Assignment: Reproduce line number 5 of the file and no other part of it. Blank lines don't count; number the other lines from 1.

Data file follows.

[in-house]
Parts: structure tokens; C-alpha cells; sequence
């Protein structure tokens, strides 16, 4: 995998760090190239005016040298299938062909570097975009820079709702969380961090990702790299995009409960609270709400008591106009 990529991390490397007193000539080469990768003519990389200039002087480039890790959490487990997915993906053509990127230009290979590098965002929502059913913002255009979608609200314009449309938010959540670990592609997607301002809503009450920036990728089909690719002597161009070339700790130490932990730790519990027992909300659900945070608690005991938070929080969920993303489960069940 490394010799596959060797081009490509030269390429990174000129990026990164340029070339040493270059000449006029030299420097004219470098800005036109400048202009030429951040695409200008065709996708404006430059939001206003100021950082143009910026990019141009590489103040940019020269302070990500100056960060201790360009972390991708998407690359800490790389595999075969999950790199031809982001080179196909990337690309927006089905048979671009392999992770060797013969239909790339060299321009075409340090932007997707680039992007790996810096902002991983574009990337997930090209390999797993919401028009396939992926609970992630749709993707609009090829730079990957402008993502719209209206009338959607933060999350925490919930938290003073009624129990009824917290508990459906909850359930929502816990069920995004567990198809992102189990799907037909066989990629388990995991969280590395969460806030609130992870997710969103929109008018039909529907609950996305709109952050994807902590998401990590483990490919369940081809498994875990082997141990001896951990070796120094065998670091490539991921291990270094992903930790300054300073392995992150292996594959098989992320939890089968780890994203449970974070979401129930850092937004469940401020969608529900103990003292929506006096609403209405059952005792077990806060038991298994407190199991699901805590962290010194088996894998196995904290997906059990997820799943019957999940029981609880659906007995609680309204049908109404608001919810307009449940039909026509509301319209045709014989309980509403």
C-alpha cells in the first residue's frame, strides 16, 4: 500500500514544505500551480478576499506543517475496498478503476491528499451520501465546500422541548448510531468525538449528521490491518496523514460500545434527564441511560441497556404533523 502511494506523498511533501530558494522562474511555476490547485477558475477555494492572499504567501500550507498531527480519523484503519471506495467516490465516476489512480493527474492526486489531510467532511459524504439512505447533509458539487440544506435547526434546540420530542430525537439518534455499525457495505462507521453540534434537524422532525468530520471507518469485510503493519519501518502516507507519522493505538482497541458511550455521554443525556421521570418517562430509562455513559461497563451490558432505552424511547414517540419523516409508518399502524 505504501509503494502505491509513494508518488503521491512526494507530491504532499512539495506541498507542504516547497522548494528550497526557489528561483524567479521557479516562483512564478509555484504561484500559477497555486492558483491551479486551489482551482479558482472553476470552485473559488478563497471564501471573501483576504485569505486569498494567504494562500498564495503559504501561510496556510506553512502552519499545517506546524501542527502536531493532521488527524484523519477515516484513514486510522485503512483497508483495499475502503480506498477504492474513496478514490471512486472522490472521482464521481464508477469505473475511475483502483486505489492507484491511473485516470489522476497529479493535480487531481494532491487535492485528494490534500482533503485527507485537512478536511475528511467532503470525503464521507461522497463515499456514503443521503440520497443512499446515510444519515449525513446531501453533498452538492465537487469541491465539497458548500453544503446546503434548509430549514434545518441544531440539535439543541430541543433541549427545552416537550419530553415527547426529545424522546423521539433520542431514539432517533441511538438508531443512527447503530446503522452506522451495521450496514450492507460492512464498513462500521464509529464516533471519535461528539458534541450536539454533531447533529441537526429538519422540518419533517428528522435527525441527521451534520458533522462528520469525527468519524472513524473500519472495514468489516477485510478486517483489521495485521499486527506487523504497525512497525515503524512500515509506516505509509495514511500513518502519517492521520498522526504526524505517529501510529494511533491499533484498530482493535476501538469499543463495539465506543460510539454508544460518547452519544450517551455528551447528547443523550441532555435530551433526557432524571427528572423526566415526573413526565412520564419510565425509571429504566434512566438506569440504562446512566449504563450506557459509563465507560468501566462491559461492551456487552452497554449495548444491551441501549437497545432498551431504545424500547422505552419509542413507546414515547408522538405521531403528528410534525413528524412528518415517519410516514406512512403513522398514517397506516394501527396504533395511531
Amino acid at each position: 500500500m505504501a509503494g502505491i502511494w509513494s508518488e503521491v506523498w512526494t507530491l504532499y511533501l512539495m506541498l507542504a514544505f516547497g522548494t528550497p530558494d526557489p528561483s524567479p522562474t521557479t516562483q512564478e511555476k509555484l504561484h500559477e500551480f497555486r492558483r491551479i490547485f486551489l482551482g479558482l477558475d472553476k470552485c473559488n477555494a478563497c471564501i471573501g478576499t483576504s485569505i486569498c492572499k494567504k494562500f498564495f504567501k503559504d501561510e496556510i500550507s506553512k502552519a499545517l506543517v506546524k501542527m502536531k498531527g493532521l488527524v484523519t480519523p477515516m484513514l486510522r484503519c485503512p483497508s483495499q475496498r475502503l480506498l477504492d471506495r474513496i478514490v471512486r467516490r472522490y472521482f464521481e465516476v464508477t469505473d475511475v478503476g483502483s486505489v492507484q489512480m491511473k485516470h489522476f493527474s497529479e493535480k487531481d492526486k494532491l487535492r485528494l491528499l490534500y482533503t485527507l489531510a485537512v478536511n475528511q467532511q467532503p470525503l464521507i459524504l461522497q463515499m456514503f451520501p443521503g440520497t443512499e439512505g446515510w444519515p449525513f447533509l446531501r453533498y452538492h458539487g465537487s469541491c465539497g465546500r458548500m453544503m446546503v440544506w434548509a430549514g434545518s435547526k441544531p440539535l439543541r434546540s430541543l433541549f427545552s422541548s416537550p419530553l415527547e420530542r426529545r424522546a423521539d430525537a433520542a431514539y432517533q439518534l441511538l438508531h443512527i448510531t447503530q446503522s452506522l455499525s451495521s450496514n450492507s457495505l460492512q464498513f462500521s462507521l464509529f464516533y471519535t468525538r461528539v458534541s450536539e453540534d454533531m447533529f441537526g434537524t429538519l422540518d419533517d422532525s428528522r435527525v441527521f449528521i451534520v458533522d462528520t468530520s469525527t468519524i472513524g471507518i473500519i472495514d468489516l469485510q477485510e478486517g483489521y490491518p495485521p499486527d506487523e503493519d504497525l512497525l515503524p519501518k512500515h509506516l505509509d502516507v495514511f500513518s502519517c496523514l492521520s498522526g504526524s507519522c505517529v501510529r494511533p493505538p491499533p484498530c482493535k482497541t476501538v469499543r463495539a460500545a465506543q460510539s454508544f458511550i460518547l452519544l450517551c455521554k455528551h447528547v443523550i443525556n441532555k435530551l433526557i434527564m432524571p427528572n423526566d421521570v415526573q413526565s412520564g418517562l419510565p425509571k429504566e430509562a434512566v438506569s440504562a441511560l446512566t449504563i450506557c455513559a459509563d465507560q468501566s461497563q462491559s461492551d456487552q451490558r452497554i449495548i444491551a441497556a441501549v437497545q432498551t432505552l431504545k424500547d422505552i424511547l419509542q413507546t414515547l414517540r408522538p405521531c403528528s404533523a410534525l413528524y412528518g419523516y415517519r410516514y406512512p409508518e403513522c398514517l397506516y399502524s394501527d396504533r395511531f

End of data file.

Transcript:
Amino acid at each position: 500500500m505504501a509503494g502505491i502511494w509513494s508518488e503521491v506523498w512526494t507530491l504532499y511533501l512539495m506541498l507542504a514544505f516547497g522548494t528550497p530558494d526557489p528561483s524567479p522562474t521557479t516562483q512564478e511555476k509555484l504561484h500559477e500551480f497555486r492558483r491551479i490547485f486551489l482551482g479558482l477558475d472553476k470552485c473559488n477555494a478563497c471564501i471573501g478576499t483576504s485569505i486569498c492572499k494567504k494562500f498564495f504567501k503559504d501561510e496556510i500550507s506553512k502552519a499545517l506543517v506546524k501542527m502536531k498531527g493532521l488527524v484523519t480519523p477515516m484513514l486510522r484503519c485503512p483497508s483495499q475496498r475502503l480506498l477504492d471506495r474513496i478514490v471512486r467516490r472522490y472521482f464521481e465516476v464508477t469505473d475511475v478503476g483502483s486505489v492507484q489512480m491511473k485516470h489522476f493527474s497529479e493535480k487531481d492526486k494532491l487535492r485528494l491528499l490534500y482533503t485527507l489531510a485537512v478536511n475528511q467532511q467532503p470525503l464521507i459524504l461522497q463515499m456514503f451520501p443521503g440520497t443512499e439512505g446515510w444519515p449525513f447533509l446531501r453533498y452538492h458539487g465537487s469541491c465539497g465546500r458548500m453544503m446546503v440544506w434548509a430549514g434545518s435547526k441544531p440539535l439543541r434546540s430541543l433541549f427545552s422541548s416537550p419530553l415527547e420530542r426529545r424522546a423521539d430525537a433520542a431514539y432517533q439518534l441511538l438508531h443512527i448510531t447503530q446503522s452506522l455499525s451495521s450496514n450492507s457495505l460492512q464498513f462500521s462507521l464509529f464516533y471519535t468525538r461528539v458534541s450536539e453540534d454533531m447533529f441537526g434537524t429538519l422540518d419533517d422532525s428528522r435527525v441527521f449528521i451534520v458533522d462528520t468530520s469525527t468519524i472513524g471507518i473500519i472495514d468489516l469485510q477485510e478486517g483489521y490491518p495485521p499486527d506487523e503493519d504497525l512497525l515503524p519501518k512500515h509506516l505509509d502516507v495514511f500513518s502519517c496523514l492521520s498522526g504526524s507519522c505517529v501510529r494511533p493505538p491499533p484498530c482493535k482497541t476501538v469499543r463495539a460500545a465506543q460510539s454508544f458511550i460518547l452519544l450517551c455521554k455528551h447528547v443523550i443525556n441532555k435530551l433526557i434527564m432524571p427528572n423526566d421521570v415526573q413526565s412520564g418517562l419510565p425509571k429504566e430509562a434512566v438506569s440504562a441511560l446512566t449504563i450506557c455513559a459509563d465507560q468501566s461497563q462491559s461492551d456487552q451490558r452497554i449495548i444491551a441497556a441501549v437497545q432498551t432505552l431504545k424500547d422505552i424511547l419509542q413507546t414515547l414517540r408522538p405521531c403528528s404533523a410534525l413528524y412528518g419523516y415517519r410516514y406512512p409508518e403513522c398514517l397506516y399502524s394501527d396504533r395511531f